Given that advertisers had already long-abandoned the ‘90s woman — she was, to be perfectly honest, getting sort of old — it was inevitable that she also disappear from big-screen representation.

When Stranger Things premiered in 2016 with Ryder in a widely-lauded comeback role as (what else?) a beleaguered middle-aged mom, she finally addressed the poorly-crumpled, garment-bag-sized elephant in the room, sort of. She never divulged why she did it, but she did explain that the incident and arrest had saved her in a way, by forcing the Hollywood hiatus she needed — not merely to regain her physical and mental health, but to break out of all of those late-’80s and ‘90s roles that typecast her to the very depths of her possibly-not-permanent grave (I don’t remember the plot of Beetlejuice that well).

In the aftermath of Ryder’s arrest, the immediate box-office void of films about flawed, giant-eyed young white chicks — the Morose Prozac Downer Girls — ushered in the era of such breakthrough female-driven cinema as Josie and the Pussycats. After all, given that advertisers had already long-abandoned the ‘90s woman — she was, to be perfectly honest, getting sort of old — it was inevitable that she also disappear from big-screen representation.

Ryder effectively killed the ‘90s chick-flick in the least-’90s way possible: with a materialistic crime that centered the exact kind of overpriced, ostentatious, label-forward crapola that ‘90s women mocked. This crapola would max out the credit cards of the entire ensuing decade, as young women fell over themselves to buy hideous $1,000 bags and excruciating $600 shoes in emulation of the true murderer of the ‘90s: Carrie Bradshaw.

The “Winner”: June 6, 1998

There were two types of people in the ‘90s: losers, and people who didn’t know they were losers yet. As such, it was a challenge to choose a true decade-killer among these weak specimens. However, the dishonor 100 percent goes to Sex and the City, a television program and cultural phenomenon that premiered on HBO on a date that will live in infamy as the precise moment the ‘90s were summarily impaled on a fur-covered Manolo Blahnik stiletto.

SATC had the subtext-bereft sincerity of both a Puff Daddy record and a post-9/11 second-person disaster narrative. It had the career ambitions of an ‘80s child and the unattainably expensive, cynically sexualized yet hideously ugly fashion of the Justin-and-Britney-era denim abomination. It had the incomprehensible acquisitiveness and brand-name obsession of Winona shoplifting in Saks, and the accompanying murder of the nuanced heroine who cared about anything besides pleasing men and cutting carbs.

Sure, early-era Carrie was vaguely, disingenuously ‘90s: She smoked, and wore the same ratty fur coat with every outfit in a kind of upscale-Courtney Love homage. She didn’t have a real job (even at an extraordinary $1 a word, a weekly column at the New York Star would pay $3000 per month, or $36,000 per annum before taxes). And she always accessorized with that dumbass nameplate necklace, itself an ironic and ill-advised co-option of black urban culture, rendered in what Carrie later described as, and I quote, “ghetto gold.” (A lovely example of the unapologetic and often unbearable whiteness of SATC’s being.)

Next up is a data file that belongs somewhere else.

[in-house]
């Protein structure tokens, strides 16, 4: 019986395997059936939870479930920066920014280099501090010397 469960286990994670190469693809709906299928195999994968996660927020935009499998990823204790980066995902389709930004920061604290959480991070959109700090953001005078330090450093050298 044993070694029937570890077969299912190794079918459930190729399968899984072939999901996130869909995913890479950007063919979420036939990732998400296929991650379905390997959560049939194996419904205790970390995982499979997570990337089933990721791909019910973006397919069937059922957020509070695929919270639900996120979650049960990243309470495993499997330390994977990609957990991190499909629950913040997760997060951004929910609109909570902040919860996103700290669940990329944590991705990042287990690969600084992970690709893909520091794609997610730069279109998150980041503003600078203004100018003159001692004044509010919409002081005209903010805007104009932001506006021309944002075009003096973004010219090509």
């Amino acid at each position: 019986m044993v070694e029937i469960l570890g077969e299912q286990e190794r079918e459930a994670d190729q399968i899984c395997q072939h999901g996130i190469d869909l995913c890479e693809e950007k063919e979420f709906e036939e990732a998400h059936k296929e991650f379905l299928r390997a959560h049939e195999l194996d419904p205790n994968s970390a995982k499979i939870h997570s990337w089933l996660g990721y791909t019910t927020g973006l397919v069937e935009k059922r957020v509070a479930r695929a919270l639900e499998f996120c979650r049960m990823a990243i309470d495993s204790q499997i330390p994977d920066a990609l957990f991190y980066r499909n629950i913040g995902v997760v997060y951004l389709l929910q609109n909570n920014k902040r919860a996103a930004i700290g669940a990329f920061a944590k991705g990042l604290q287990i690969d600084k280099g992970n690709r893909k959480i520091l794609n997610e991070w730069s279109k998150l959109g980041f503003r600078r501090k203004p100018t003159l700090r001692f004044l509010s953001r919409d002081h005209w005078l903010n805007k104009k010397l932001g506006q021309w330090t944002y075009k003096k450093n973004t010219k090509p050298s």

Sex and the City may have started before the turn of the millennium, but there is nary another lone cultural entity that both caused and represented the aughts’ vile self in such dominant and equal measure.

But despite these half-assed vestiges of subversiveness and irony, and despite Carrie’s age at the show’s onset placing her directly in the middle of Generation X, the SATC universe — and the influence that universe would soon wield on an entire generation of suburban middle schoolers arguing over who in their group was The Samantha — espoused a shockingly superficial and materialistic ethos from its first infernally addictive episode.

The worst part of Sex and the City was that it existed in the liminal space between the ‘90s’ reverence of anti-materialistic coolness and the total disappearance of cool as concept in the 21st century. As a result, Carrie and her rich, vapid friends were cool, and the show’s nearly instantaneous status as appointment television meant that everyone else wanted that kind of cool, too. Unlike the cool of the ‘90s, which depended upon the rejection of anything commercial and popular, you could purchase SATC’s cool at Barney’s and the Patricia Field store on West Broadway. (As a sweet bonus, the show also ushered in the destruction of the island of Manhattan as a remotely interesting place to be.)

Now, suddenly, you had to be a size two and date investment bankers. Cool metamorphosed from an attitude into a commodity. By the time the openly craven marathon of product placement masquerading as the series’ feature film hit cinemas in 2008, the very concept had bought, sold, and processed itself out of existence.

Sex and the City may have started before the turn of the millennium, but there is nary another lone cultural entity that both caused and represented the aughts’ vile self in such dominant and equal measure. Carrie, Samantha, Charlotte, and Miranda may have come of age in the ‘90s, but I Can’t Help But Wonder: Are they also the four horsewomen of its apocalypse?

(Abso-fucking-lutely.)


Previously:
You’ve Reached the Winter of Our Discontent
It’s Like This and Like That and Like What?
When the Real World Gave Up on Reality
Bridget Jones’s Staggeringly Outdated Diary
The Gilded Age of (Unpaid) Internet Writing

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Rebecca Schuman is a St. Louis-based writer and translator. She runs ask a gen-xer and is the author of ’90s memoir Schadenfreude, A Love Story.

Editor: Ben Huberman